Arnold returns to 'Terminator.' Is it a good idea?
The news Tuesday that Arnold Schwarzenegger will return to the "Terminator" franchise provides a colorful coda to several story lines.
The new film, loosely dubbed "Terminator 5," is being shopped to studios. There is no script or screenwriter, but a person close to what Hollywood terms a film package, who asked not to be identified because of the early nature of the negotiations, confirmed that Creative Artists Agency has begun shopping the rights to make the movie, though with no plotline as yet. Schwarzenegger, the person said, would play a starring role as the title character in the science-fiction film, not a supporting role in which he passed the baton to a new hero. The movie would be directed by "Fast Five" director Justin Lin.
The package represents the latest twist in a tortuous business story. Early last year, Sony and Lionsgate joined forces to bid on the rights held by the Halcyon Co., the bankrupt "Terminator Salvation" producer. But, in a controversial decision, the rights were handed to the Santa Barbara hedge fund Pacificor, which had backed Halcyon.
In May, Hollywood agency William Morris Endeavor announced it had been chosen by Pacificor to sell the rights to studios. But no sale materialized, and CAA replaced WME; CAA, which has long represented Schwarzenegger, held an obvious advantage: the clout to convince the actor to come back.
Tuesday's news raises nearly as many creative questions as it answers. The offshoot "Terminator Salvation," directed by McG, was roughed up by critics but pocketed $371 million worldwide. It was supposed to be the start of a new trilogy starring Sam Worthington. But the return of Arnold, and the fact that McG will not have a place on this film, means that the new Skynet saga could pick up the narrative trail of the third picture, 2003's "Terminator 3: Rise of the Machines," or start in yet another new direction. ("Machines" finished with Nick Stahl's John Connor and Claire Danes' Kate Brewster running from Schwarzenegger's Terminator, with all three still alive at movie's end.)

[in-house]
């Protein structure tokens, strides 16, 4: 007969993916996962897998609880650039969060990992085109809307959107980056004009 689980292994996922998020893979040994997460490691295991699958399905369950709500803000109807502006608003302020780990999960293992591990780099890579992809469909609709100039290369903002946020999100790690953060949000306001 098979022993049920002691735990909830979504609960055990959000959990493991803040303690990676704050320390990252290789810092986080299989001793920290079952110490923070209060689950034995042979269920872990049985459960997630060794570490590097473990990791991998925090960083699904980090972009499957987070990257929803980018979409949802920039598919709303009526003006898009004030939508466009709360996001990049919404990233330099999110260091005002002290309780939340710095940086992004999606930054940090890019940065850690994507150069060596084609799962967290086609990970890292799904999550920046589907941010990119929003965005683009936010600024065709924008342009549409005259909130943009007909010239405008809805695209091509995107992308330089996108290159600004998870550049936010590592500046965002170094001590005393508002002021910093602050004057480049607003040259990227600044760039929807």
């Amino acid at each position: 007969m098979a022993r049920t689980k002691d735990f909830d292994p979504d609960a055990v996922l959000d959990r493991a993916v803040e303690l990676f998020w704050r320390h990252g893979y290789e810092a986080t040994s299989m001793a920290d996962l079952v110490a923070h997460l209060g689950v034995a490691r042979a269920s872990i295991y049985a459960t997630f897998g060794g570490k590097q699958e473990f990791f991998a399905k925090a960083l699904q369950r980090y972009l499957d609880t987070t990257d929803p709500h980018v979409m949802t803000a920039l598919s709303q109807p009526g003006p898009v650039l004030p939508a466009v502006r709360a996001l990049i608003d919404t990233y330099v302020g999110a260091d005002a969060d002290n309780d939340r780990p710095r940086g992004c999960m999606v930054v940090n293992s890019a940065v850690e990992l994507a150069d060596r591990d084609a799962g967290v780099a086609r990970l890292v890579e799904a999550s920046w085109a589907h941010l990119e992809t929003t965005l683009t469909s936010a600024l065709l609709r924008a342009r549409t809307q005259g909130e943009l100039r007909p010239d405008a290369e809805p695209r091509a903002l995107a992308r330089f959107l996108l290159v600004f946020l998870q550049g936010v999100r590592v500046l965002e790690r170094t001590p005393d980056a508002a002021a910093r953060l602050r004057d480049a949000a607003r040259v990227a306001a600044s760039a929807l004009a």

But perhaps the biggest point the news highlights involves Schwarzenegger's career direction. The 63-year-old former governor told The Times recently he's diving back into acting. "I can step very comfortably into the entertainment world and do an action movie with the same violence that I've always done," he said, predicting he'd be on a set by the end of the year.
At the time, some speculated he could star in the drug-themed action film "The Last Stand" or the prison-escape movie "The Tomb," both new properties and potential franchises. Those remain possibilities, especially with a script not yet written for "Terminator."
But it's clear Schwarzenegger also has the past on his mind. He's already signed on for a cartoon called "The Governator," featuring his voice and likeness. Now it looks as though he's intent not only riffing on past glories but reliving them.
It remains to be seen whether Schwarzenegger could take on the required stunts at his age, and whether a population that didn't think much of him as a governor wants to vote for him with their dollars at the box office. It would also be nearly 30 years since he first incarnated the Terminator role in the James Cameron original; there are few examples of an actor holding a lead film role for that long.
Still, the former governor would have precedent in a return to the screen. Both Jesse Ventura and Fred Thompson went back to acting once they said sayonara to their political careers. As Joe Klein said when we wrote last spring about Arnold's possible return to acting, "When politicians leave office, they almost always try to re-ingratiate themselves with the public they've inevitably disappointed. Acting would be a way for Schwarzenegger to restore himself in the eyes of the public."
-- Steven Zeitchik, with reporting by Ben Fritz
Photo: "Terminator 3: Rise of the Machines." Credit: Warner Bros.